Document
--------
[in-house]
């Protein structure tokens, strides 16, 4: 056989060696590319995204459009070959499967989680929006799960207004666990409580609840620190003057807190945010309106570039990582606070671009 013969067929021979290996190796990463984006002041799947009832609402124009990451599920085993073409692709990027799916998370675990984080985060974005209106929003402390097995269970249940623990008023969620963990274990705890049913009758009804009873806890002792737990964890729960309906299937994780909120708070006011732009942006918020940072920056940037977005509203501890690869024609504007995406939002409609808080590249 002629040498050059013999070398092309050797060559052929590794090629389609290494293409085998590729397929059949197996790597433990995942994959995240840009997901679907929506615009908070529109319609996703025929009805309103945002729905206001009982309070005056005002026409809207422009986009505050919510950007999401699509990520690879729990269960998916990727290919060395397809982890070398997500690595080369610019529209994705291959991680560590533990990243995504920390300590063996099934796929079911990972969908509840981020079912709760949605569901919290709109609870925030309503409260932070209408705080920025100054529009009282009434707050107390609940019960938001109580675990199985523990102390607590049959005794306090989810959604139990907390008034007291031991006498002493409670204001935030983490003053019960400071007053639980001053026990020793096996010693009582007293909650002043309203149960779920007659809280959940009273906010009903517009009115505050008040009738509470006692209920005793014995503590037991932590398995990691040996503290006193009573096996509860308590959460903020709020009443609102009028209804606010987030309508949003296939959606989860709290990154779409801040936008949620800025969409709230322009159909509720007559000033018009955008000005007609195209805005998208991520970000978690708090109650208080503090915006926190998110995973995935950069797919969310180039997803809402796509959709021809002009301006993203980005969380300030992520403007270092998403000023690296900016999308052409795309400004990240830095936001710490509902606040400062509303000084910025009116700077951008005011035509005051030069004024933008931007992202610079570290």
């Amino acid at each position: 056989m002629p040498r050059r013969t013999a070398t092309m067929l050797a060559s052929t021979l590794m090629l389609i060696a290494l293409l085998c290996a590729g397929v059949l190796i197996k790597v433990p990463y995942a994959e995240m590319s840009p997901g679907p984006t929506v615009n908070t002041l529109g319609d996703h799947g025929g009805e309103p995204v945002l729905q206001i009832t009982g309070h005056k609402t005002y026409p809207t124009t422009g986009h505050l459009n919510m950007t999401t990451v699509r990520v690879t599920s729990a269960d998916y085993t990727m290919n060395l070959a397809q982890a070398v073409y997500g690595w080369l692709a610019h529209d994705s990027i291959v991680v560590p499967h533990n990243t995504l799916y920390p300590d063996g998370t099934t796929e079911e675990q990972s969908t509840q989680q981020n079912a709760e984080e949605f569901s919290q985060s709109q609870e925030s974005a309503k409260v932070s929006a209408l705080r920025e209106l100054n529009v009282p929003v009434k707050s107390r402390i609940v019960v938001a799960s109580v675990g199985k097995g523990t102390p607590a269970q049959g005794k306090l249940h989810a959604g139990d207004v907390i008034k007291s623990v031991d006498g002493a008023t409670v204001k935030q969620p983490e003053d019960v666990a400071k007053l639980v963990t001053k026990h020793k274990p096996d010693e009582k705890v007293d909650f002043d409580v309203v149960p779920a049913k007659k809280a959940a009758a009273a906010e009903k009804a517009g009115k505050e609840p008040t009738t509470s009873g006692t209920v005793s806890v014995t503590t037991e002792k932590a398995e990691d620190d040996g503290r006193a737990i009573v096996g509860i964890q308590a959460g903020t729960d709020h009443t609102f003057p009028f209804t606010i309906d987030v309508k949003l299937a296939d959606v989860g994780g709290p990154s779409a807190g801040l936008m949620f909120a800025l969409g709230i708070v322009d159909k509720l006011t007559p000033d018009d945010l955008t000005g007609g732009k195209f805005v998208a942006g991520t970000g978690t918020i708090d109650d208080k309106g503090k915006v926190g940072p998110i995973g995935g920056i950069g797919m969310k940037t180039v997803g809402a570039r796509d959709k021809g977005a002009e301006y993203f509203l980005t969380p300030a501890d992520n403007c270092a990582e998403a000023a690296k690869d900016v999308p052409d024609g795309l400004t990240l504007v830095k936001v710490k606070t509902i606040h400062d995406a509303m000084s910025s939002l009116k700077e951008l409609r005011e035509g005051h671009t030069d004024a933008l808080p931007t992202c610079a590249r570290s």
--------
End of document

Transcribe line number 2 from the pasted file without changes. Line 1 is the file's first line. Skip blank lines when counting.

């Protein structure tokens, strides 16, 4: 056989060696590319995204459009070959499967989680929006799960207004666990409580609840620190003057807190945010309106570039990582606070671009 013969067929021979290996190796990463984006002041799947009832609402124009990451599920085993073409692709990027799916998370675990984080985060974005209106929003402390097995269970249940623990008023969620963990274990705890049913009758009804009873806890002792737990964890729960309906299937994780909120708070006011732009942006918020940072920056940037977005509203501890690869024609504007995406939002409609808080590249 002629040498050059013999070398092309050797060559052929590794090629389609290494293409085998590729397929059949197996790597433990995942994959995240840009997901679907929506615009908070529109319609996703025929009805309103945002729905206001009982309070005056005002026409809207422009986009505050919510950007999401699509990520690879729990269960998916990727290919060395397809982890070398997500690595080369610019529209994705291959991680560590533990990243995504920390300590063996099934796929079911990972969908509840981020079912709760949605569901919290709109609870925030309503409260932070209408705080920025100054529009009282009434707050107390609940019960938001109580675990199985523990102390607590049959005794306090989810959604139990907390008034007291031991006498002493409670204001935030983490003053019960400071007053639980001053026990020793096996010693009582007293909650002043309203149960779920007659809280959940009273906010009903517009009115505050008040009738509470006692209920005793014995503590037991932590398995990691040996503290006193009573096996509860308590959460903020709020009443609102009028209804606010987030309508949003296939959606989860709290990154779409801040936008949620800025969409709230322009159909509720007559000033018009955008000005007609195209805005998208991520970000978690708090109650208080503090915006926190998110995973995935950069797919969310180039997803809402796509959709021809002009301006993203980005969380300030992520403007270092998403000023690296900016999308052409795309400004990240830095936001710490509902606040400062509303000084910025009116700077951008005011035509005051030069004024933008931007992202610079570290």